When the Earth shakes
The Earth Science exhibition focusTerra hosts an earthquake simulator. The facility, weighing a massive 3 tonnes, can simulate the ground motion of earthquakes up to intensity 8. The electrically driven simulator is furnished with tables and other movable objects and can seat up to 10 people. Using real recorded seismic signals and with no risk, visitors can experience the phenomenon of an "earthquake".
The project and the construction of the simulator was commissioned by the Federal Office for Environment (BAFU), with the support of the Building Insurance of the Canton Freiburg (KGV) and the Foundation for Structural Dynamics and Earthquake Engineering in 2006.
The earthquake simulation is not only intended to increase the public's awareness of Switzerland's vulnerable to earthquakes, but also to demonstrate safe personal behavior and practice in the case of an earthquake. Along with lectures, experiments, guided tours and special topics, the earthquake simulator is formally open to children.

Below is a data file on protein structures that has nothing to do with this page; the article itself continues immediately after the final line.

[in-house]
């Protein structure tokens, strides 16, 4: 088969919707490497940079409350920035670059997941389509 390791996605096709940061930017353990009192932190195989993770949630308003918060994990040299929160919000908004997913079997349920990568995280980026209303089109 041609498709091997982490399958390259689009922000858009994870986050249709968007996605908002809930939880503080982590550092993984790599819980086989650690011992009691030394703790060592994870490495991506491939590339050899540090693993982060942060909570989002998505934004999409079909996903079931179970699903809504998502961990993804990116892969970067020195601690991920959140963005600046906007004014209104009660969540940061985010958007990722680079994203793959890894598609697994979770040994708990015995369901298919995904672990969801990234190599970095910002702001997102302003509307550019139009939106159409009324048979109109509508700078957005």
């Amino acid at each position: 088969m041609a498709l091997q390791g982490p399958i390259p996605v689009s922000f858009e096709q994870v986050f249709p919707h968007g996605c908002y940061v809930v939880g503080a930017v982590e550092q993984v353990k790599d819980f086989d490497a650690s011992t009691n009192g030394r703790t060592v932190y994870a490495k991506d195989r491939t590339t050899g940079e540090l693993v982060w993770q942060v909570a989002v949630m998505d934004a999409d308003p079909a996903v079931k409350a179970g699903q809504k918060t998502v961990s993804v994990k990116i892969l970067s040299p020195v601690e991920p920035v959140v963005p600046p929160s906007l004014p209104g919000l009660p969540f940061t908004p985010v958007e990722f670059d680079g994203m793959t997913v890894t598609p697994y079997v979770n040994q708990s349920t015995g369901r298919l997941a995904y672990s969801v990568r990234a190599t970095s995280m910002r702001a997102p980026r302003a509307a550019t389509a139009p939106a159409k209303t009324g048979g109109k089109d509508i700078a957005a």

The earthquake simulator is not freely accessible, but only in the context of a one-hour guided tour.
On Sunday a free, public tour will take place at 11.00, respectively 13.00 and 15.00.
For a guided group tour during the week: more information and the application form.
The visit of the earthquake simulator is at one's own risk. Any responsibility will be declined by the ETH Zurich. The visit of the simulator is not suitable for infants under age of 5, people with back or neck problems or other infirmity, as well as for pregnant women. Children from 5 to 11 years old are welcome only if accompanied by adults.
"SF 10 vor 10" visiting focusTerra and the Swiss Seismological Service
ETH Zurich simulates earthquake
The Haitians live on a dangerous ground - under the Caribbean island runs a fault in the earth's crust. That always leads to earthquakes. At the ETH Zurich, an earthquake of magnitude 7 can be simulated. Broadcast on 14 January 2010.
"Einstein" in the earthquake simulator
TV program in SRF, 1 October 2009.